This brochure is the short version of the publication Key Messages of the BMBF Research Focus "Plastics in the Environment". It summarizes the most important key messages from all 20 joint research projects and the seven cross-cutting topics of the research focus.
An estimated 11 billion cigarette filters are released into the environment in Germany every year. They are mostly made of cellulose acetate, a type of plastic. In addition, cigarette filters also contain numerous other toxins.
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The plastic polystyrene has become indispensable in the automotive, construction, medical, household and electrical sectors. It has many advantages - but the decisive factor for the future is the transition to a circular economy so that the plastic can be used several times.
Measures against plastic pollution are urgently needed. However, it is unclear with which instruments this can be done. The Single-Use Plastics Directive stands for the attempt to reduce the input of plastic by private consumers mainly by means of information, e.g. with a specially developed label.
In 2019, the Single-Use Plastic Directive was adopted by the European Union to declare war on plastic pollution. But how far-reaching is the directive and how great are the effects it achieves? The researchers from the joint project InRePlast set out the contents, deficits and requirements for the further development of the directive in factsheet 19.
More and more plastic is polluting the environment and endangering humans and animals. Current scientific studies in sewage treatment plants show that a large amount of different plastic products and plastic packaging ends up in the sewage system and in the environment through various pathways.
Plastic waste poses significant problems for many municipalities: Overflowing rubbish bins and carelessly discarded single-use plastic products or packaging cause direct inputs into the environment or via drains into wastewater.
Wet wipes, sanitary towels and tampons are important hygiene products that many people use in their daily lives. Often, the products are partly made of plastic and can end up in the environment if not disposed of properly.
Plastic pellets are used in large quantities in industry as a raw material for further processing into plastic products. In 2019, 14 million tonnes of plastic were processed by over 7,000 companies in Germany. The small pellets can enter the environment at various points in the supply chain.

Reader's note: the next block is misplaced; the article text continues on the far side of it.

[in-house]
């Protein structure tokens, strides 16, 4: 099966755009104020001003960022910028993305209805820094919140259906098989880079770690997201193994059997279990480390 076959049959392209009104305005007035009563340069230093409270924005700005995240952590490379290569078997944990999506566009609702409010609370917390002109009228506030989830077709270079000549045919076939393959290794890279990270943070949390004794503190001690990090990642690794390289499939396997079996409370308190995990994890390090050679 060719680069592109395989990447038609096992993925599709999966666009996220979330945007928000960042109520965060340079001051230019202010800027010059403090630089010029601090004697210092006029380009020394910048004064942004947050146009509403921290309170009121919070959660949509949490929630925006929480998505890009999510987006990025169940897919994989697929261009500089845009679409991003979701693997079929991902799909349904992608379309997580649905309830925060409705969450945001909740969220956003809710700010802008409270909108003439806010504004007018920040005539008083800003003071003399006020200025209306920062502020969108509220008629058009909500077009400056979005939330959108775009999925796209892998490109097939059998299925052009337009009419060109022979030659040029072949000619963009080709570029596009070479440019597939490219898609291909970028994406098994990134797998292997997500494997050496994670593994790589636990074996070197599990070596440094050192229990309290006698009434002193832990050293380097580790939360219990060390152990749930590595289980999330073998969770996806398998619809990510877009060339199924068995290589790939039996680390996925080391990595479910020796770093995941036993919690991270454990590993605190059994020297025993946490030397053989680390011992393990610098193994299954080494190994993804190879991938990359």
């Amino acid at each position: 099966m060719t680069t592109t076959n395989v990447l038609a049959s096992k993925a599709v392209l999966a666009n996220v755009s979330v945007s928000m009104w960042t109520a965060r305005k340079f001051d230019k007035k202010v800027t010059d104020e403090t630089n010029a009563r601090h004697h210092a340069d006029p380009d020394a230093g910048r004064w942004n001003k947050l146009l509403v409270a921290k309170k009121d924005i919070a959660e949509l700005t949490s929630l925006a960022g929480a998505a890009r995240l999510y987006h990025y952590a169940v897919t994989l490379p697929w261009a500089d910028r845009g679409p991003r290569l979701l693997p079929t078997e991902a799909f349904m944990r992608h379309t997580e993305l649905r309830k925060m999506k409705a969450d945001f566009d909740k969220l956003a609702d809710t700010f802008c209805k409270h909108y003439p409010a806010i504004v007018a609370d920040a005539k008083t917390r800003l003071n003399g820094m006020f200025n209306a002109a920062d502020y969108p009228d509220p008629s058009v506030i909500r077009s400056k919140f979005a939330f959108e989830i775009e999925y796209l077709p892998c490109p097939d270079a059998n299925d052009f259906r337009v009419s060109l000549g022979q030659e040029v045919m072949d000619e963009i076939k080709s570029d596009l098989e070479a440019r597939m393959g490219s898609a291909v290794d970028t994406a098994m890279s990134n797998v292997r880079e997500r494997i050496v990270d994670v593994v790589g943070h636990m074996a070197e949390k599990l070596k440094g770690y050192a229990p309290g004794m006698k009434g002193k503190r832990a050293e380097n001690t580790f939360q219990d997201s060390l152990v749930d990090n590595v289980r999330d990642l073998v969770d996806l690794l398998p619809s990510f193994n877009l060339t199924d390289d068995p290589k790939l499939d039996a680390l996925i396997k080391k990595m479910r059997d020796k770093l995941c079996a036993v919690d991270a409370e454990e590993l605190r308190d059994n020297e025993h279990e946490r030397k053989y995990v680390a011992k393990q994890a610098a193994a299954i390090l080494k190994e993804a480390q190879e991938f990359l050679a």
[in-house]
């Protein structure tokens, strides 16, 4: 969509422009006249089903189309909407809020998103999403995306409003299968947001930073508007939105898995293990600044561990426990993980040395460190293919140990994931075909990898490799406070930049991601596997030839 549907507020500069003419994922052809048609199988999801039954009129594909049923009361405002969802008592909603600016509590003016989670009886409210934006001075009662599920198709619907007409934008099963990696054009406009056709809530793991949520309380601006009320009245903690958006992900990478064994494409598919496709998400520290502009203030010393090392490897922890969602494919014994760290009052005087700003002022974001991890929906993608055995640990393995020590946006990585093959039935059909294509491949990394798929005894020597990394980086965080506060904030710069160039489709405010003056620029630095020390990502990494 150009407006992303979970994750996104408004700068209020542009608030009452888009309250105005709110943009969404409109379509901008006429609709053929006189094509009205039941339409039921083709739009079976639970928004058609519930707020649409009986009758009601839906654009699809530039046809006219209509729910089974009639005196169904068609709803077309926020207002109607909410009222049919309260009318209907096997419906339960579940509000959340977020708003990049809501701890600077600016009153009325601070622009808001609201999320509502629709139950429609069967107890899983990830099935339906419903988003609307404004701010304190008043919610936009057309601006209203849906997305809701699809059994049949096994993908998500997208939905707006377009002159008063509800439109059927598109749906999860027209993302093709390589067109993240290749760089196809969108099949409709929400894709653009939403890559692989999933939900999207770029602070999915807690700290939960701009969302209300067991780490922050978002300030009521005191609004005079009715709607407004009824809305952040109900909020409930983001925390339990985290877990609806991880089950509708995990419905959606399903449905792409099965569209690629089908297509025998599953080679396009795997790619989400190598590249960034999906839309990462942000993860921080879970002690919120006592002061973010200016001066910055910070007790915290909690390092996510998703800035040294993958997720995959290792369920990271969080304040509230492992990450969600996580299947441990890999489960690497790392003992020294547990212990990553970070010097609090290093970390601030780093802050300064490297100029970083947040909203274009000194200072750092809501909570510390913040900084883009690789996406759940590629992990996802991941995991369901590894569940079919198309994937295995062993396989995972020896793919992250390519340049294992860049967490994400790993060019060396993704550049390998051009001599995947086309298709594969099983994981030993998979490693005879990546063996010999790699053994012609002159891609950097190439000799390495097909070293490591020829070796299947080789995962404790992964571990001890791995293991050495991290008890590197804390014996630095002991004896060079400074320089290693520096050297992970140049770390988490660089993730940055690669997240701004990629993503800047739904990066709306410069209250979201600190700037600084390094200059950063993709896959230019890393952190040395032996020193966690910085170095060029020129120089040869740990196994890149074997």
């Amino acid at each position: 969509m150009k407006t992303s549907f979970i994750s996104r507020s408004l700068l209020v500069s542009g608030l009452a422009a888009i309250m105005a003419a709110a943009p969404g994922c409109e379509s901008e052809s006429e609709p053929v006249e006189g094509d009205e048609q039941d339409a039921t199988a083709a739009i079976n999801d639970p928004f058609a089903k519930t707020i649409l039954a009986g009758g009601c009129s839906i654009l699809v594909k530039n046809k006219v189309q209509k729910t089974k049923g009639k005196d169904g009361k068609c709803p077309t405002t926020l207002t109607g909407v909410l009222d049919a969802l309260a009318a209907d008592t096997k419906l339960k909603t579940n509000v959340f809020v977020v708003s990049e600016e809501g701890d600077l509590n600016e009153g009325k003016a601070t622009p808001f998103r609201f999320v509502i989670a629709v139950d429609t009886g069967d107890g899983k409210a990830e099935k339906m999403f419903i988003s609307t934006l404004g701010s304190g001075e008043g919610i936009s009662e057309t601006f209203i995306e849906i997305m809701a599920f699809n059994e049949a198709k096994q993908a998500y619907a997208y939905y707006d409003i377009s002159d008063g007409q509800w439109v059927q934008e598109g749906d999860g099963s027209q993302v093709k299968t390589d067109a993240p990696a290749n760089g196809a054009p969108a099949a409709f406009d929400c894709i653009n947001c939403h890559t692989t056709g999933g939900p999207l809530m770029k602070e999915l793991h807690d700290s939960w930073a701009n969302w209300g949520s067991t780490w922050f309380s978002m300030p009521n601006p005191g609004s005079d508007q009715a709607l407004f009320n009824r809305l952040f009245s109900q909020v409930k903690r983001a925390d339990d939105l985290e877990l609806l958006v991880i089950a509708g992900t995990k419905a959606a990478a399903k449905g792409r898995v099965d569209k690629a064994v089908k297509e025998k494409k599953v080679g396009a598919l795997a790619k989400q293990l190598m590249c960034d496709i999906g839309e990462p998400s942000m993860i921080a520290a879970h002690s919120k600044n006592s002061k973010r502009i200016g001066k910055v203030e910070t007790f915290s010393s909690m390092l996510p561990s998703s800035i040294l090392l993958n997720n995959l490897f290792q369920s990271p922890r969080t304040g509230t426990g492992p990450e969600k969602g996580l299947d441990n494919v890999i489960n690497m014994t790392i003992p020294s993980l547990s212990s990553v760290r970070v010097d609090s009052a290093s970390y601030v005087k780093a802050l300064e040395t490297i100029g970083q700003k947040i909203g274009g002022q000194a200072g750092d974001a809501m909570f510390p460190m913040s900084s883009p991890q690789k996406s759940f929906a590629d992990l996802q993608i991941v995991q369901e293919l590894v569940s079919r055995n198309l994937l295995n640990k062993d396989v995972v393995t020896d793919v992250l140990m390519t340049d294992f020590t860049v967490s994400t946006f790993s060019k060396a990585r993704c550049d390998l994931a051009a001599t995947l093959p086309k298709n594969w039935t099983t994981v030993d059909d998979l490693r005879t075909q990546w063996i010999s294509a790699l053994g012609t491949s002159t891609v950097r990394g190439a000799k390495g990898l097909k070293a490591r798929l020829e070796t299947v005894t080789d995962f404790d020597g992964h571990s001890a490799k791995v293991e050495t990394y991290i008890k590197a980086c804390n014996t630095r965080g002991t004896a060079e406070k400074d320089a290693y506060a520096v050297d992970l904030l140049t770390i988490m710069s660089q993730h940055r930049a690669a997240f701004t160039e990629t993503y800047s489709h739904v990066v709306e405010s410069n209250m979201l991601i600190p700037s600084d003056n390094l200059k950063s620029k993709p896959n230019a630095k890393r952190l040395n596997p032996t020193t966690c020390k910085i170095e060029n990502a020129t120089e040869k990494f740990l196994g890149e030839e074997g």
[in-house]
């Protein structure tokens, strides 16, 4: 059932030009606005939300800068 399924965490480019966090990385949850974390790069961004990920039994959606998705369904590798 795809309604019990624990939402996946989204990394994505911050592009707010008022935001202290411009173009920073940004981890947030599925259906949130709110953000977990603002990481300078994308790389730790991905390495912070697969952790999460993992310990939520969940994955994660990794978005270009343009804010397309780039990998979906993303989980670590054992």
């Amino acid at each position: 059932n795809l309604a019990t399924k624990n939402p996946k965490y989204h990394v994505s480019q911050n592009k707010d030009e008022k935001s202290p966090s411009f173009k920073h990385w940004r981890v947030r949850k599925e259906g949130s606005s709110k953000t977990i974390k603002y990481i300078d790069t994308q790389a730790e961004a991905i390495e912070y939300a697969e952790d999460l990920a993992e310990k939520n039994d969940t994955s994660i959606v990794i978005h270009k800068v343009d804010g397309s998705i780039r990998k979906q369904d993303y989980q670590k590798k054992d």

Fresh fruit and vegetables in supermarkets are often packed in plastic nets, from which micro plastic particles can detach and enter the environment. The researchers from the joint project InRePlast clarify in Fact sheet 14 which entry paths are particularly important, how much politics is already doing to combat the problem and at which points there are further options for action.
We all know, that plastics are a huge problem these days. Most people therefore separate their rubbish and throw plastic packaging in the yellow bag or in the yellow bin. But there is more that needs to be done. Because this plastic waste has to be sorted again,
The volume of plastics entering the environment is growing worldwide. Since existing regulations are not sufficient to curb the problem, the ever-increasing plastic production and use must be reduced. A systemic approach is needed that holds all actors responsible who produce, use, recycle, dispose and trade in plastic products and packaging.
Plastic pollution has become a major global risk. The European Union (EU) obligates all member states to implement measures according to the waste management hierarchy, with the highest priority given to waste prevention and reuse.Currently, several policies tackle the plastic crisis, while effective measures for prevention are hardly introduced.
Plastic waste is perceived as one of the major environmental problems of our times. Nevertheless, rates of consumption of plastic packaging are constantly increasing. Based on focus group discussions with German consumers this study identified personal and structural barriers that hinder a reduced plastic packaging consumption.
The high volume of plastic packaging currently consumed in Germany poses a complex socio-ecological risk. As part of the BMBF-funded ENSURE research consortium, environmental psychologists at the Institute for Advanced Sustainability Studies (IASS) in Potsdam have studied various policy options to promote a reduction in individual consumption of plastic food packaging.